Introduction to the Symposium

Author:Burns H. Weston - Adrien K. Wing
Position:Bessie Dutton Murray Distinguished Professor of Law Emeritus and Senior Scholar, UI Center for Human Rights, The University of Iowa - Bessie Dutton Murray Distinguished Professor of Law, The University of Iowa
Pages:1-7
Introduction to the Symposium: “Ten Years After 9/11:
Rethinking Counterterrorism
Burns H. Weston
Adrien K. Wing
∗∗
Few topics central to world ordera world order of human dignity
especiallycould be as important as the theme of this symposium, touching
as it does upon human rights, socioeconomic justice, cross-cultural
understanding, and issues of war and peace. These are core inquiries to
which Transnational Law and Contemporary Problems (“TLCP) has been
dedicated since its beginning twenty years ago . We thus were pleased to
accept TLCP’s kind invitation to serve as co-organizers and co-editors of its
2011 symposium, which took place at The University of Iowa College of Law
on February 101 1, 2011, seven months short of ten years to the day,
September 11, 2011, when the United States and world were jolted into a
global order not unpredictable, but radica lly antithetical to the very idea of
human dignity.
The purpose of the symposium, as reflected in the remarks and essays
that follow and flow from it, was to reflect thoughtfully upon the counter-
terrorism policies pursued by the United States and its allies since that
horrific day, particularly in the Middle East and Central/South Asia, and in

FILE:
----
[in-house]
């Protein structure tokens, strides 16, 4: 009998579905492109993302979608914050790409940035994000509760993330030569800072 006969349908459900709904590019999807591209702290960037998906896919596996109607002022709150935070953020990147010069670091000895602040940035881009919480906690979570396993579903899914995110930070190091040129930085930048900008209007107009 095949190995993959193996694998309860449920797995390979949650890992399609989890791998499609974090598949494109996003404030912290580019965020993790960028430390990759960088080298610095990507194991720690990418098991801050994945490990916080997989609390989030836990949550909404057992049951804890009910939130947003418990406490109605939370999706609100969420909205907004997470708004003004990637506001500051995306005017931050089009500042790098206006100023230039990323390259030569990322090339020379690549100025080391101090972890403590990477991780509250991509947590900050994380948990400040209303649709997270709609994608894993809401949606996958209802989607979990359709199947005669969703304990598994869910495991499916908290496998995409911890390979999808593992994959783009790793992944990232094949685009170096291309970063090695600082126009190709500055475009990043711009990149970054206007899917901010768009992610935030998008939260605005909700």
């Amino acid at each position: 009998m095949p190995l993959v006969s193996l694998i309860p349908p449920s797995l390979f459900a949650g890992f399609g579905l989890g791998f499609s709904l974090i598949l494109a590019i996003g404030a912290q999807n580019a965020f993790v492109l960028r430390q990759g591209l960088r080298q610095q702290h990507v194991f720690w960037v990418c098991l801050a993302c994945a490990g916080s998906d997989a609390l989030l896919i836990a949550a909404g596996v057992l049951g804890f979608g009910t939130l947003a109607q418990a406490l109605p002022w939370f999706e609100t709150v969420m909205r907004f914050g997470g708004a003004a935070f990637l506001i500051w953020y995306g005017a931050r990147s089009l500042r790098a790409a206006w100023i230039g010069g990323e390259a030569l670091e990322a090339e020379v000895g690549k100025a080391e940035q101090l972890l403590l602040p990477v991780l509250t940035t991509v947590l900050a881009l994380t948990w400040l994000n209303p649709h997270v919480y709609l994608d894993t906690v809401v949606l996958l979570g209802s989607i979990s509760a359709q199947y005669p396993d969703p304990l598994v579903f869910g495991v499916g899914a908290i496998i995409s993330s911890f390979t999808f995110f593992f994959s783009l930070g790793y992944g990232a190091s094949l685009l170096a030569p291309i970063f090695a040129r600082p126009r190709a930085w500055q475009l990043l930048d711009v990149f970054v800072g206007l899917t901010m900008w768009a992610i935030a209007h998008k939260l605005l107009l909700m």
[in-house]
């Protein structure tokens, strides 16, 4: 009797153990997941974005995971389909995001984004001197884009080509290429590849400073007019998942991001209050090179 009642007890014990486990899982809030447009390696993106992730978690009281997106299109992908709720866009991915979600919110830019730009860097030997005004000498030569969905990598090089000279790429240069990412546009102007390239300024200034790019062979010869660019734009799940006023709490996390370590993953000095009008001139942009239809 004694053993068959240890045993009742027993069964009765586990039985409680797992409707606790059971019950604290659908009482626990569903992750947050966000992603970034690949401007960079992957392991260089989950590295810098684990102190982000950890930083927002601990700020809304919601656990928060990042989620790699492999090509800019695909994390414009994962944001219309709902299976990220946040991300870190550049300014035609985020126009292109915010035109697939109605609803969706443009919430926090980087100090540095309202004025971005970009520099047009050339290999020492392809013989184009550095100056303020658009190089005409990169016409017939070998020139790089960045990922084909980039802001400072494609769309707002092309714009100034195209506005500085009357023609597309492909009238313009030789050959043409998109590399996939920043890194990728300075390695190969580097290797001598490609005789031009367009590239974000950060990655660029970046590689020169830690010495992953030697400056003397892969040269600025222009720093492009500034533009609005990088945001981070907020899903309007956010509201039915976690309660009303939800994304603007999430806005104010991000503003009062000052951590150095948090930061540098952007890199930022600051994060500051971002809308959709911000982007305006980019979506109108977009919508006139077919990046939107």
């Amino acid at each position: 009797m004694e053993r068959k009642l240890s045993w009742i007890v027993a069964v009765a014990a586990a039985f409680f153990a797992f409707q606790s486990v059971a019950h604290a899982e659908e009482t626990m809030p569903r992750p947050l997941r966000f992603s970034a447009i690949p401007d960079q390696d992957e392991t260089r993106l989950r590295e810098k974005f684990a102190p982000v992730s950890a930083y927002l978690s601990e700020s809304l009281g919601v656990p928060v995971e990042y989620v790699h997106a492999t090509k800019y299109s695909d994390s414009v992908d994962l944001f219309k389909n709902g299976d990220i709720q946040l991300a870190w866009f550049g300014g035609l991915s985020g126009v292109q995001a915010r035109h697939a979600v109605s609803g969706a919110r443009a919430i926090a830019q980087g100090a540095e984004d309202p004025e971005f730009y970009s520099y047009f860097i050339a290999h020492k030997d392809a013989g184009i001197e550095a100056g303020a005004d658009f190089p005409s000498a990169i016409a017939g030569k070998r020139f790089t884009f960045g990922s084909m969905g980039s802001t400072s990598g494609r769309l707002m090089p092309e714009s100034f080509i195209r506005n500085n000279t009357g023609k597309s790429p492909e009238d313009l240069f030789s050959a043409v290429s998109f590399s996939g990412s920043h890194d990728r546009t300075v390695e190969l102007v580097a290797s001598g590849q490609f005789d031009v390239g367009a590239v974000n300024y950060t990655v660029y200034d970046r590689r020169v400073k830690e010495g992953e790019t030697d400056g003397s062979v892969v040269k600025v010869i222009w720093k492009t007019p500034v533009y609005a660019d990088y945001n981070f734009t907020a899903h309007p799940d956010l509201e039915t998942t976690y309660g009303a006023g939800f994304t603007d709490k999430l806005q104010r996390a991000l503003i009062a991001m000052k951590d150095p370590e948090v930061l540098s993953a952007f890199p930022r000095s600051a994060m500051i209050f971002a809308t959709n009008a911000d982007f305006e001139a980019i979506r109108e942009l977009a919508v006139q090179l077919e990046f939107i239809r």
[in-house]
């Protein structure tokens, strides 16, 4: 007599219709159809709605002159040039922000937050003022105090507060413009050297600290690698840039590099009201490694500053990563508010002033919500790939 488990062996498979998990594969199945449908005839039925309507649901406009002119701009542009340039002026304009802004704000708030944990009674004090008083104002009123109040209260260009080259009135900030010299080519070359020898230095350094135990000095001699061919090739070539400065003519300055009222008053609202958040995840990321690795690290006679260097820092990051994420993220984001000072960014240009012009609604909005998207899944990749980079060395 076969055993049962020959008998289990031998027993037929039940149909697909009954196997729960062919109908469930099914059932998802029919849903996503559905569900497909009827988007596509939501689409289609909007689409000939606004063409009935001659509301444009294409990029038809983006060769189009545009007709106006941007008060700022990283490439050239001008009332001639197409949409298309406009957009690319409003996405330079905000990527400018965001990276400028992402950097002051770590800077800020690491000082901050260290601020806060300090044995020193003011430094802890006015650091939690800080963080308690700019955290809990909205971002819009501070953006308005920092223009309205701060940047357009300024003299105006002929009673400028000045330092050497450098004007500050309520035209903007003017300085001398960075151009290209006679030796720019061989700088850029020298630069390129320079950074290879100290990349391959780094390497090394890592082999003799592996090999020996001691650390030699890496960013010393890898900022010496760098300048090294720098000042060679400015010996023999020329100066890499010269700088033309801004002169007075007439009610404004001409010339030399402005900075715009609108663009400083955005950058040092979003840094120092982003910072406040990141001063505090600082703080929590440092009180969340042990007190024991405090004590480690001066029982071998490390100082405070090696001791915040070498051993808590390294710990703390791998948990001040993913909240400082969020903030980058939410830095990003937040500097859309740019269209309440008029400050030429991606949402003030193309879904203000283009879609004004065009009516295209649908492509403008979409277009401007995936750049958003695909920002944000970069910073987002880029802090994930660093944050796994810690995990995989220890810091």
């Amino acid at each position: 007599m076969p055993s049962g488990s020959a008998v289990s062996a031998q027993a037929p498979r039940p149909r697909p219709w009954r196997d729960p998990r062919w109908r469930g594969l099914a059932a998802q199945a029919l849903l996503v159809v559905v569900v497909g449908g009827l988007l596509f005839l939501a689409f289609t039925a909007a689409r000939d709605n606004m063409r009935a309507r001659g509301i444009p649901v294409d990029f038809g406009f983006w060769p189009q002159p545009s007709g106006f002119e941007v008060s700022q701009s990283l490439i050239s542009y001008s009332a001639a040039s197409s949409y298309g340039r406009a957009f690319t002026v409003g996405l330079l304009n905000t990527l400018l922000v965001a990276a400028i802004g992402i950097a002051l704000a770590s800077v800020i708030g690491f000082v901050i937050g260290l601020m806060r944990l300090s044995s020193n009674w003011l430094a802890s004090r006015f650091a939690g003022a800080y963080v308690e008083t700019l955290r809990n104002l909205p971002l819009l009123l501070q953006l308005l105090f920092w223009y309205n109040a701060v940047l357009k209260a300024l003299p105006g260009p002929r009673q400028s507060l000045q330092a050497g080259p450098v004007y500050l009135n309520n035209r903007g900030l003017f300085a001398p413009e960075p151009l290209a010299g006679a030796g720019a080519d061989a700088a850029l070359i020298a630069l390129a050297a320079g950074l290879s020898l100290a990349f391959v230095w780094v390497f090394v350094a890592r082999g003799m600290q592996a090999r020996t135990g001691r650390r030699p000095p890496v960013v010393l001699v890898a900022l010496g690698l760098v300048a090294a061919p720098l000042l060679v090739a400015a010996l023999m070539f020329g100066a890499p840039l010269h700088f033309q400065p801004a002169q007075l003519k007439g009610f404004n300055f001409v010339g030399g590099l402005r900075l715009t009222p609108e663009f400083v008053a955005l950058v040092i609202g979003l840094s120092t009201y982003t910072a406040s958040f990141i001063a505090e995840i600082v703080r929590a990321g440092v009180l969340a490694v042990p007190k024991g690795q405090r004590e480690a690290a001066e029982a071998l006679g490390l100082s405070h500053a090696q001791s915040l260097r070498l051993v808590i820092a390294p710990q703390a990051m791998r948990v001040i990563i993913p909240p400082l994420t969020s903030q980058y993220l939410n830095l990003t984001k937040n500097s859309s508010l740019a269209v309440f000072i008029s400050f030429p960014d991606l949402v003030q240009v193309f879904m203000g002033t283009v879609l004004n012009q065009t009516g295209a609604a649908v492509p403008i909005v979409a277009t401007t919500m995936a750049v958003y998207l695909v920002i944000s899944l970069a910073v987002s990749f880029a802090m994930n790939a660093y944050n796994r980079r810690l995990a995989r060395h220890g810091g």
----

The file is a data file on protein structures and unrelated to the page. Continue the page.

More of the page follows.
the context of the tragically enduring Israeli-Palestinian conflict whic h many
believe has much to do with why 9/11 took place in the first place. Our aim
was to assess the effectiveness of these policies and to recommend
alternatives where needed. Despite the killing of Osama bin Laden shortly
after the symposium and the promising events of the “Arab Spring” that
unfolded during the symposium, issues of terrorism and counter-terrorism,
we assumed, would remain to challenge us all many years to come . This
outcome is especially likely, we predict, as the unattended effects of climate
change and consequent resource conflicts begin also to dominate the daily
headlines. Some, perhaps many, of our students, though but teenagers when
9/11 took place, will spend a significant part of their livesas private
practitioners, government counsel, non-profit attorneys, politicians, judges,
scholars, or as citizen activistsengaged with these issues that will not go
away.
It was thus for good reason that the symposium was established as a
regional event of the American Society of International Law, the preeminent
professional organiz ation in our field.1 We were blessed, too, by the financial
Bessie Dutton Murray Distinguished Professor of Law Emeritus and Senior Scholar, UI Center
for Human Rights, The University of Iowa.
∗∗ Bessie Dutton Murray Distinguished Professor of Law, The University of Iowa. Many thanks
to my research assistants Jennifer Klein and Hasti Barahmand for their help with the initial
draft of this introduction.
1 See AM. SOCY INTL LAW, http://www.asil.org/ (last visited May 20, 2012).

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